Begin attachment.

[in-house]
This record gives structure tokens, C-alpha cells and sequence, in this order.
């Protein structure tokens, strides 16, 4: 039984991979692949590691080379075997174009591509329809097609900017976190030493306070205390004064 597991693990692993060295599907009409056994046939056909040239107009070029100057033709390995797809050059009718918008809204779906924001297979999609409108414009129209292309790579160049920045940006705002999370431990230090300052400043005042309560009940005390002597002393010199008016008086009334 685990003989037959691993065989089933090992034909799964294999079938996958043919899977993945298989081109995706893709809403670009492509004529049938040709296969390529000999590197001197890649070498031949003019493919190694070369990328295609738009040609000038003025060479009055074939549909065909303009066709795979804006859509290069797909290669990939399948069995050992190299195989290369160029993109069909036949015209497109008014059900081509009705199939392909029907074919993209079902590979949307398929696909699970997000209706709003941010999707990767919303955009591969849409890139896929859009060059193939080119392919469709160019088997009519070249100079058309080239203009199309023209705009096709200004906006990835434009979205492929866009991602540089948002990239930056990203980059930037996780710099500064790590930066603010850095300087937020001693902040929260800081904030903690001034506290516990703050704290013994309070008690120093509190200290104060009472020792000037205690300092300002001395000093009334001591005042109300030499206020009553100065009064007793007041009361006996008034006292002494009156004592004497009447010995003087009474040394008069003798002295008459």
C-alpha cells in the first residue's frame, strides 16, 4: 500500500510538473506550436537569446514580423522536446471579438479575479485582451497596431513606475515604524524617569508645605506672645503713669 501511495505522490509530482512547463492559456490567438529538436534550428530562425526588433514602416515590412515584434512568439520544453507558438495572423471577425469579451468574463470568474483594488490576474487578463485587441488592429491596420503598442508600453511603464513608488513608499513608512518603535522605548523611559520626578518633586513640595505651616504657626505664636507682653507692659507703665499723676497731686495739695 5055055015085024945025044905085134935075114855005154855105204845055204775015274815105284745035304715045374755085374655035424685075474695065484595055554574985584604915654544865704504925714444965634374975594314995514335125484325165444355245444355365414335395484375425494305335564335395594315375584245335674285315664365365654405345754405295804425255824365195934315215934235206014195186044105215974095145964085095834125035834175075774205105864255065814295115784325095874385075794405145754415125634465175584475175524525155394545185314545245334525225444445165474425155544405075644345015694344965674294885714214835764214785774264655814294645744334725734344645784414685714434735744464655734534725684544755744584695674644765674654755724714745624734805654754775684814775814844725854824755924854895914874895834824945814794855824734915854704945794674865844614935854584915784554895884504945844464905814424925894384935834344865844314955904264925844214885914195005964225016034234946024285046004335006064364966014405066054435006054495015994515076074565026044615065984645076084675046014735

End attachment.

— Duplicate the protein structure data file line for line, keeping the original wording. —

[in-house]
This record gives structure tokens, C-alpha cells and sequence, in this order.
């Protein structure tokens, strides 16, 4: 039984991979692949590691080379075997174009591509329809097609900017976190030493306070205390004064 597991693990692993060295599907009409056994046939056909040239107009070029100057033709390995797809050059009718918008809204779906924001297979999609409108414009129209292309790579160049920045940006705002999370431990230090300052400043005042309560009940005390002597002393010199008016008086009334 685990003989037959691993065989089933090992034909799964294999079938996958043919899977993945298989081109995706893709809403670009492509004529049938040709296969390529000999590197001197890649070498031949003019493919190694070369990328295609738009040609000038003025060479009055074939549909065909303009066709795979804006859509290069797909290669990939399948069995050992190299195989290369160029993109069909036949015209497109008014059900081509009705199939392909029907074919993209079902590979949307398929696909699970997000209706709003941010999707990767919303955009591969849409890139896929859009060059193939080119392919469709160019088997009519070249100079058309080239203009199309023209705009096709200004906006990835434009979205492929866009991602540089948002990239930056990203980059930037996780710099500064790590930066603010850095300087937020001693902040929260800081904030903690001034506290516990703050704290013994309070008690120093509190200290104060009472020792000037205690300092300002001395000093009334001591005042109300030499206020009553100065009064007793007041009361006996008034006292002494009156004592004497009447010995003087009474040394008069003798002295008459």
C-alpha cells in the first residue's frame, strides 16, 4: 500500500510538473506550436537569446514580423522536446471579438479575479485582451497596431513606475515604524524617569508645605506672645503713669 501511495505522490509530482512547463492559456490567438529538436534550428530562425526588433514602416515590412515584434512568439520544453507558438495572423471577425469579451468574463470568474483594488490576474487578463485587441488592429491596420503598442508600453511603464513608488513608499513608512518603535522605548523611559520626578518633586513640595505651616504657626505664636507682653507692659507703665499723676497731686495739695 5055055015085024945025044905085134935075114855005154855105204845055204775015274815105284745035304715045374755085374655035424685075474695065484595055554574985584604915654544865704504925714444965634374975594314995514335125484325165444355245444355365414335395484375425494305335564335395594315375584245335674285315664365365654405345754405295804425255824365195934315215934235206014195186044105215974095145964085095834125035834175075774205105864255065814295115784325095874385075794405145754415125634465175584475175524525155394545185314545245334525225444445165474425155544405075644345015694344965674294885714214835764214785774264655814294645744334725734344645784414685714434735744464655734534725684544755744584695674644765674654755724714745624734805654754775684814775814844725854824755924854895914874895834824945814794855824734915854704945794674865844614935854584915784554895884504945844464905814424925894384935834344865844314955904264925844214885914195005964225016034234946024285046004335006064364966014405066054435006054495015994515076074565026044615065984645076084675046014735